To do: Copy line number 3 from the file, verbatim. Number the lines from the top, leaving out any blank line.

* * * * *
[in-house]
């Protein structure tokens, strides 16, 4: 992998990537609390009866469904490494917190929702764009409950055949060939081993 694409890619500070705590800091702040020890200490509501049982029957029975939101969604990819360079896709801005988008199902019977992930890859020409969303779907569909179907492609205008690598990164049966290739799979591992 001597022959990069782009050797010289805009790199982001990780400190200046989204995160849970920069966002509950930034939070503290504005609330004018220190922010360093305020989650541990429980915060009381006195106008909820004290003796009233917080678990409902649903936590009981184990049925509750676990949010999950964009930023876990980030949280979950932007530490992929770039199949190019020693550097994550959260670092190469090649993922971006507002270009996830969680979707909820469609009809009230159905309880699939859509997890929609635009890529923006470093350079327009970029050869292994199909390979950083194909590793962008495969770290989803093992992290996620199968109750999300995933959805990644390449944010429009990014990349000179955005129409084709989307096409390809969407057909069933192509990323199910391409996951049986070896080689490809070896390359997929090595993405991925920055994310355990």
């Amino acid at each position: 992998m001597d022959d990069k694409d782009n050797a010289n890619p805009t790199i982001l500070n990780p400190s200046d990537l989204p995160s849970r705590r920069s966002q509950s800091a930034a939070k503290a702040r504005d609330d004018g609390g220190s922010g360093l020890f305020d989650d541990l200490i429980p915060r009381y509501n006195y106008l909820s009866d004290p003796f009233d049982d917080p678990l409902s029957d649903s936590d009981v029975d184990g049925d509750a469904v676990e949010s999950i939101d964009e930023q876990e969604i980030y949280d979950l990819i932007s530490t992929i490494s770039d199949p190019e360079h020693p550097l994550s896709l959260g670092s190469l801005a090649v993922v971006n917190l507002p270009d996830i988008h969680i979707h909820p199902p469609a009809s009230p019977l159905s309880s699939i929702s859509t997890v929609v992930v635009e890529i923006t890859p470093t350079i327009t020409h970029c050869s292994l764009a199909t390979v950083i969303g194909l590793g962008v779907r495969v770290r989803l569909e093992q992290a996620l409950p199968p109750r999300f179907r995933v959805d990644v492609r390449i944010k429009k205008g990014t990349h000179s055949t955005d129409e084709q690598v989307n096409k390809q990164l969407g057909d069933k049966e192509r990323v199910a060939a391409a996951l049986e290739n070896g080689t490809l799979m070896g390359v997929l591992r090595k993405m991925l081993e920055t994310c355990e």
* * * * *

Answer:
């Amino acid at each position: 992998m001597d022959d990069k694409d782009n050797a010289n890619p805009t790199i982001l500070n990780p400190s200046d990537l989204p995160s849970r705590r920069s966002q509950s800091a930034a939070k503290a702040r504005d609330d004018g609390g220190s922010g360093l020890f305020d989650d541990l200490i429980p915060r009381y509501n006195y106008l909820s009866d004290p003796f009233d049982d917080p678990l409902s029957d649903s936590d009981v029975d184990g049925d509750a469904v676990e949010s999950i939101d964009e930023q876990e969604i980030y949280d979950l990819i932007s530490t992929i490494s770039d199949p190019e360079h020693p550097l994550s896709l959260g670092s190469l801005a090649v993922v971006n917190l507002p270009d996830i988008h969680i979707h909820p199902p469609a009809s009230p019977l159905s309880s699939i929702s859509t997890v929609v992930v635009e890529i923006t890859p470093t350079i327009t020409h970029c050869s292994l764009a199909t390979v950083i969303g194909l590793g962008v779907r495969v770290r989803l569909e093992q992290a996620l409950p199968p109750r999300f179907r995933v959805d990644v492609r390449i944010k429009k205008g990014t990349h000179s055949t955005d129409e084709q690598v989307n096409k390809q990164l969407g057909d069933k049966e192509r990323v199910a060939a391409a996951l049986e290739n070896g080689t490809l799979m070896g390359v997929l591992r090595k993405m991925l081993e920055t994310c355990e």